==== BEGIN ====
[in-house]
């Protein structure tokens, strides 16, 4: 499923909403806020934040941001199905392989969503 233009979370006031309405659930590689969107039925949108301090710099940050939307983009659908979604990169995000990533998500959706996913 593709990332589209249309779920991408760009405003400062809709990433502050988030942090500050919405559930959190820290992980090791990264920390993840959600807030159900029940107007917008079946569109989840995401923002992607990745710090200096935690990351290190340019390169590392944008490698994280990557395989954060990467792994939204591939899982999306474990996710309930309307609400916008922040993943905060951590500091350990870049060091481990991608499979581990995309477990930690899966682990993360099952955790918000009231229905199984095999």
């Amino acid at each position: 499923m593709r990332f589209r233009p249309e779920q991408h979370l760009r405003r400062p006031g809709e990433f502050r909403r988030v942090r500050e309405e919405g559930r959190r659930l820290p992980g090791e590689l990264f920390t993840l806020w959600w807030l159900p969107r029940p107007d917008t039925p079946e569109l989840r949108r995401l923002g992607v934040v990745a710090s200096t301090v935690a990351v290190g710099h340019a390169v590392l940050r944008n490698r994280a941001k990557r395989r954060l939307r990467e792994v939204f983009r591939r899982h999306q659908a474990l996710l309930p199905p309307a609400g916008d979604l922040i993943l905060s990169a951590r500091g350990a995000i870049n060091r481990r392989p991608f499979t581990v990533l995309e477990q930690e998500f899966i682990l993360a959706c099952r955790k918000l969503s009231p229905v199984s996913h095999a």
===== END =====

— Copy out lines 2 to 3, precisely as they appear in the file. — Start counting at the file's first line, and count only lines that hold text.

């Protein structure tokens, strides 16, 4: 499923909403806020934040941001199905392989969503 233009979370006031309405659930590689969107039925949108301090710099940050939307983009659908979604990169995000990533998500959706996913 593709990332589209249309779920991408760009405003400062809709990433502050988030942090500050919405559930959190820290992980090791990264920390993840959600807030159900029940107007917008079946569109989840995401923002992607990745710090200096935690990351290190340019390169590392944008490698994280990557395989954060990467792994939204591939899982999306474990996710309930309307609400916008922040993943905060951590500091350990870049060091481990991608499979581990995309477990930690899966682990993360099952955790918000009231229905199984095999």
């Amino acid at each position: 499923m593709r990332f589209r233009p249309e779920q991408h979370l760009r405003r400062p006031g809709e990433f502050r909403r988030v942090r500050e309405e919405g559930r959190r659930l820290p992980g090791e590689l990264f920390t993840l806020w959600w807030l159900p969107r029940p107007d917008t039925p079946e569109l989840r949108r995401l923002g992607v934040v990745a710090s200096t301090v935690a990351v290190g710099h340019a390169v590392l940050r944008n490698r994280a941001k990557r395989r954060l939307r990467e792994v939204f983009r591939r899982h999306q659908a474990l996710l309930p199905p309307a609400g916008d979604l922040i993943l905060s990169a951590r500091g350990a995000i870049n060091r481990r392989p991608f499979t581990v990533l995309e477990q930690e998500f899966i682990l993360a959706c099952r955790k918000l969503s009231p229905v199984s996913h095999a």